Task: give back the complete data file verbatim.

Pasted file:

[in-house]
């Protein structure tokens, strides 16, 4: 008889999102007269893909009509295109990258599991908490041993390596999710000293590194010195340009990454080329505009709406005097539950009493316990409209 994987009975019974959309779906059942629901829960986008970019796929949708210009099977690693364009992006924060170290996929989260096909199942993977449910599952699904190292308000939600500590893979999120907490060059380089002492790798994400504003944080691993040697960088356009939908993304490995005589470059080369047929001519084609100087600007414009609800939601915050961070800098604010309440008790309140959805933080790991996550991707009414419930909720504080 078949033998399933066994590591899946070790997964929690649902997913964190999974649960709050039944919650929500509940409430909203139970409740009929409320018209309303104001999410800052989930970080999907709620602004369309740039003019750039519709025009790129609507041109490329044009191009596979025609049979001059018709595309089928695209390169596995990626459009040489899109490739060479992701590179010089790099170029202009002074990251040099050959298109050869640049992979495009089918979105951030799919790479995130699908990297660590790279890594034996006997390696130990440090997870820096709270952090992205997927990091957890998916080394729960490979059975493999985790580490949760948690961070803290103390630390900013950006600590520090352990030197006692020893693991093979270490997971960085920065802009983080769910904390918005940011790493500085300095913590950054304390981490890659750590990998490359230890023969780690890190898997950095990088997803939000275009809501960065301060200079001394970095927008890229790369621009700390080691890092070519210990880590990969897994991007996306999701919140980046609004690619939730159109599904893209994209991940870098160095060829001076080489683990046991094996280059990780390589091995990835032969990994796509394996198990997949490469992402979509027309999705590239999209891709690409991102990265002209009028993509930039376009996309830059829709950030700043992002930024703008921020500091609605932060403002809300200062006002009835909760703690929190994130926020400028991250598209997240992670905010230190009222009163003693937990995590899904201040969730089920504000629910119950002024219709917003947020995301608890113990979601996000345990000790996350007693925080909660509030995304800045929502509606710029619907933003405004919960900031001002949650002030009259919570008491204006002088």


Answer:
[in-house]
């Protein structure tokens, strides 16, 4: 008889999102007269893909009509295109990258599991908490041993390596999710000293590194010195340009990454080329505009709406005097539950009493316990409209 994987009975019974959309779906059942629901829960986008970019796929949708210009099977690693364009992006924060170290996929989260096909199942993977449910599952699904190292308000939600500590893979999120907490060059380089002492790798994400504003944080691993040697960088356009939908993304490995005589470059080369047929001519084609100087600007414009609800939601915050961070800098604010309440008790309140959805933080790991996550991707009414419930909720504080 078949033998399933066994590591899946070790997964929690649902997913964190999974649960709050039944919650929500509940409430909203139970409740009929409320018209309303104001999410800052989930970080999907709620602004369309740039003019750039519709025009790129609507041109490329044009191009596979025609049979001059018709595309089928695209390169596995990626459009040489899109490739060479992701590179010089790099170029202009002074990251040099050959298109050869640049992979495009089918979105951030799919790479995130699908990297660590790279890594034996006997390696130990440090997870820096709270952090992205997927990091957890998916080394729960490979059975493999985790580490949760948690961070803290103390630390900013950006600590520090352990030197006692020893693991093979270490997971960085920065802009983080769910904390918005940011790493500085300095913590950054304390981490890659750590990998490359230890023969780690890190898997950095990088997803939000275009809501960065301060200079001394970095927008890229790369621009700390080691890092070519210990880590990969897994991007996306999701919140980046609004690619939730159109599904893209994209991940870098160095060829001076080489683990046991094996280059990780390589091995990835032969990994796509394996198990997949490469992402979509027309999705590239999209891709690409991102990265002209009028993509930039376009996309830059829709950030700043992002930024703008921020500091609605932060403002809300200062006002009835909760703690929190994130926020400028991250598209997240992670905010230190009222009163003693937990995590899904201040969730089920504000629910119950002024219709917003947020995301608890113990979601996000345990000790996350007693925080909660509030995304800045929502509606710029619907933003405004919960900031001002949650002030009259919570008491204006002088």